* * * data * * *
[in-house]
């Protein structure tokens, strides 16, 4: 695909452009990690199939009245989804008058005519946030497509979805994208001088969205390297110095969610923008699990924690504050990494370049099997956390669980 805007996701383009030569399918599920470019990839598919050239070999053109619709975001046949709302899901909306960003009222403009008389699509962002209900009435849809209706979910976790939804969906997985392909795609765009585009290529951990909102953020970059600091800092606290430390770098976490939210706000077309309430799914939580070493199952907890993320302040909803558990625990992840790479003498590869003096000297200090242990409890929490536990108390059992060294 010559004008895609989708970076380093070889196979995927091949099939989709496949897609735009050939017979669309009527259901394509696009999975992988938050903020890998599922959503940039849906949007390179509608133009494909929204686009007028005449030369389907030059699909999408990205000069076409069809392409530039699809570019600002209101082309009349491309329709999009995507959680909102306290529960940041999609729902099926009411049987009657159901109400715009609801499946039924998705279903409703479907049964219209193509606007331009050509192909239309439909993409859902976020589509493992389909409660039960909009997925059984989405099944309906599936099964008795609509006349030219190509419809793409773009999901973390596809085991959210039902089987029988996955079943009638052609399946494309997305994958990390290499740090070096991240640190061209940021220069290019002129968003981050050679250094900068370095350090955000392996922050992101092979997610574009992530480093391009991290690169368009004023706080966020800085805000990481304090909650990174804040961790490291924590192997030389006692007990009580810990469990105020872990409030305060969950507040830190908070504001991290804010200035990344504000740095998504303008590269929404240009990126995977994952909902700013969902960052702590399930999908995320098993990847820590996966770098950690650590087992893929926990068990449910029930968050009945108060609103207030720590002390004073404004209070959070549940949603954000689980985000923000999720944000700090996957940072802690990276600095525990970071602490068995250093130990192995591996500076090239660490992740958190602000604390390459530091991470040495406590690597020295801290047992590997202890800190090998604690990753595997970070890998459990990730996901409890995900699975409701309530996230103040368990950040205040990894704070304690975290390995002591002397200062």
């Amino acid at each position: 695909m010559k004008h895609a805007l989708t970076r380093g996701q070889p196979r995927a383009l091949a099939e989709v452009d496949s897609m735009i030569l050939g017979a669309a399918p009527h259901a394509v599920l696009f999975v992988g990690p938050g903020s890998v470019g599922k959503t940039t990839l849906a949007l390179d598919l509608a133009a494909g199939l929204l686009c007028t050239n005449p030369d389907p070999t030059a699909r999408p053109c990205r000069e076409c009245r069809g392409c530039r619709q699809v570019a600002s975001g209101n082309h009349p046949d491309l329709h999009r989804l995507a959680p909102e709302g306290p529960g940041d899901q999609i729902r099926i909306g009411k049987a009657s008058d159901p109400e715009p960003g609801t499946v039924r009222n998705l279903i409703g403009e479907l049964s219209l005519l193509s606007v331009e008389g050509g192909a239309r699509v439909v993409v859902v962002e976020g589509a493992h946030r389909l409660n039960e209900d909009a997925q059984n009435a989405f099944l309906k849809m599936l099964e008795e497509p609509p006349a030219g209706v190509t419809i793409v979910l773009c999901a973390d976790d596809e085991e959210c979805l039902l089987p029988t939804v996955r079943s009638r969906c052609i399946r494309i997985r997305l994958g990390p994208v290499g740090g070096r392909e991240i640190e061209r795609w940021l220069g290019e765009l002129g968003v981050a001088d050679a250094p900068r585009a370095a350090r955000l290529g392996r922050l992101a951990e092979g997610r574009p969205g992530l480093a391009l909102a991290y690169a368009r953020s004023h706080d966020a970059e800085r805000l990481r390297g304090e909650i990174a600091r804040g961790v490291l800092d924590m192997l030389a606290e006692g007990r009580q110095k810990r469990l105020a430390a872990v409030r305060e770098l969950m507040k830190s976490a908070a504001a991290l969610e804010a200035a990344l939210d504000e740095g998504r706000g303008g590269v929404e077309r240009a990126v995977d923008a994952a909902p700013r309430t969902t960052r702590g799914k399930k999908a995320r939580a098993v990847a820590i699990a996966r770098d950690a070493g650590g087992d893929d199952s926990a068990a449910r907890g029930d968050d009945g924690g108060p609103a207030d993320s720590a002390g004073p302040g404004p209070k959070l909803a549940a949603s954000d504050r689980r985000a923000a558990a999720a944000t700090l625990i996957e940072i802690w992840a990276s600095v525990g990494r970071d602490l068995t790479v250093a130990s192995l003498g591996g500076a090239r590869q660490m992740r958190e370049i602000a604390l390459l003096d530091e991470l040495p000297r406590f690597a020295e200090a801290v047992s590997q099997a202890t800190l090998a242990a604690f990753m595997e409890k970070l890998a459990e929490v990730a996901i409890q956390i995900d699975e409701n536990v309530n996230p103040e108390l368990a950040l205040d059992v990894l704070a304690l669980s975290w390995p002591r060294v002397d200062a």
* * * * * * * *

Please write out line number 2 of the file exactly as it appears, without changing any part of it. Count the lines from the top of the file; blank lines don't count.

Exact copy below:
């Protein structure tokens, strides 16, 4: 695909452009990690199939009245989804008058005519946030497509979805994208001088969205390297110095969610923008699990924690504050990494370049099997956390669980 805007996701383009030569399918599920470019990839598919050239070999053109619709975001046949709302899901909306960003009222403009008389699509962002209900009435849809209706979910976790939804969906997985392909795609765009585009290529951990909102953020970059600091800092606290430390770098976490939210706000077309309430799914939580070493199952907890993320302040909803558990625990992840790479003498590869003096000297200090242990409890929490536990108390059992060294 010559004008895609989708970076380093070889196979995927091949099939989709496949897609735009050939017979669309009527259901394509696009999975992988938050903020890998599922959503940039849906949007390179509608133009494909929204686009007028005449030369389907030059699909999408990205000069076409069809392409530039699809570019600002209101082309009349491309329709999009995507959680909102306290529960940041999609729902099926009411049987009657159901109400715009609801499946039924998705279903409703479907049964219209193509606007331009050509192909239309439909993409859902976020589509493992389909409660039960909009997925059984989405099944309906599936099964008795609509006349030219190509419809793409773009999901973390596809085991959210039902089987029988996955079943009638052609399946494309997305994958990390290499740090070096991240640190061209940021220069290019002129968003981050050679250094900068370095350090955000392996922050992101092979997610574009992530480093391009991290690169368009004023706080966020800085805000990481304090909650990174804040961790490291924590192997030389006692007990009580810990469990105020872990409030305060969950507040830190908070504001991290804010200035990344504000740095998504303008590269929404240009990126995977994952909902700013969902960052702590399930999908995320098993990847820590996966770098950690650590087992893929926990068990449910029930968050009945108060609103207030720590002390004073404004209070959070549940949603954000689980985000923000999720944000700090996957940072802690990276600095525990970071602490068995250093130990192995591996500076090239660490992740958190602000604390390459530091991470040495406590690597020295801290047992590997202890800190090998604690990753595997970070890998459990990730996901409890995900699975409701309530996230103040368990950040205040990894704070304690975290390995002591002397200062």